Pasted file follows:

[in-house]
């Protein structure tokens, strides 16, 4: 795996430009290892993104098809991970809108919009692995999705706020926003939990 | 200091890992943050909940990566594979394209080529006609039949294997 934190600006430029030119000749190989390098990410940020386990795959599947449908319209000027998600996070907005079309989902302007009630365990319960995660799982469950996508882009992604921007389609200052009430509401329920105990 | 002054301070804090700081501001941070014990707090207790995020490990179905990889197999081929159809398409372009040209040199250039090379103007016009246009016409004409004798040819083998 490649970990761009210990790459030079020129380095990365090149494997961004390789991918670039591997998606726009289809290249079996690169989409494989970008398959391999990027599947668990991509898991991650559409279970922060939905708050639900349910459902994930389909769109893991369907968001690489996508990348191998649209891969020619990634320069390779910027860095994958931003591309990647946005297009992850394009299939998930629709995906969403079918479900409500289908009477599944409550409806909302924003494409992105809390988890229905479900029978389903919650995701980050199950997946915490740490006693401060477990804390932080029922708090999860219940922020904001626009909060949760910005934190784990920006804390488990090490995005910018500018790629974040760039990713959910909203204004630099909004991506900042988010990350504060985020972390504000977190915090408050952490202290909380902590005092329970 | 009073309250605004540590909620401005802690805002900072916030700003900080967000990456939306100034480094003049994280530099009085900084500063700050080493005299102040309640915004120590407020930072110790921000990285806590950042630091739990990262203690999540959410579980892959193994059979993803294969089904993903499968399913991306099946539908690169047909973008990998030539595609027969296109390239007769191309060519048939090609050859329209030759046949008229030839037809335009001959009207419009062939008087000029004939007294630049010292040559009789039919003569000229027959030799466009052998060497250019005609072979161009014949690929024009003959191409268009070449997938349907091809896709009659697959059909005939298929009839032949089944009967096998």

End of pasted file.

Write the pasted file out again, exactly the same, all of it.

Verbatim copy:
[in-house]
């Protein structure tokens, strides 16, 4: 795996430009290892993104098809991970809108919009692995999705706020926003939990 | 200091890992943050909940990566594979394209080529006609039949294997 934190600006430029030119000749190989390098990410940020386990795959599947449908319209000027998600996070907005079309989902302007009630365990319960995660799982469950996508882009992604921007389609200052009430509401329920105990 | 002054301070804090700081501001941070014990707090207790995020490990179905990889197999081929159809398409372009040209040199250039090379103007016009246009016409004409004798040819083998 490649970990761009210990790459030079020129380095990365090149494997961004390789991918670039591997998606726009289809290249079996690169989409494989970008398959391999990027599947668990991509898991991650559409279970922060939905708050639900349910459902994930389909769109893991369907968001690489996508990348191998649209891969020619990634320069390779910027860095994958931003591309990647946005297009992850394009299939998930629709995906969403079918479900409500289908009477599944409550409806909302924003494409992105809390988890229905479900029978389903919650995701980050199950997946915490740490006693401060477990804390932080029922708090999860219940922020904001626009909060949760910005934190784990920006804390488990090490995005910018500018790629974040760039990713959910909203204004630099909004991506900042988010990350504060985020972390504000977190915090408050952490202290909380902590005092329970 | 009073309250605004540590909620401005802690805002900072916030700003900080967000990456939306100034480094003049994280530099009085900084500063700050080493005299102040309640915004120590407020930072110790921000990285806590950042630091739990990262203690999540959410579980892959193994059979993803294969089904993903499968399913991306099946539908690169047909973008990998030539595609027969296109390239007769191309060519048939090609050859329209030759046949008229030839037809335009001959009207419009062939008087000029004939007294630049010292040559009789039919003569000229027959030799466009052998060497250019005609072979161009014949690929024009003959191409268009070449997938349907091809896709009659697959059909005939298929009839032949089944009967096998």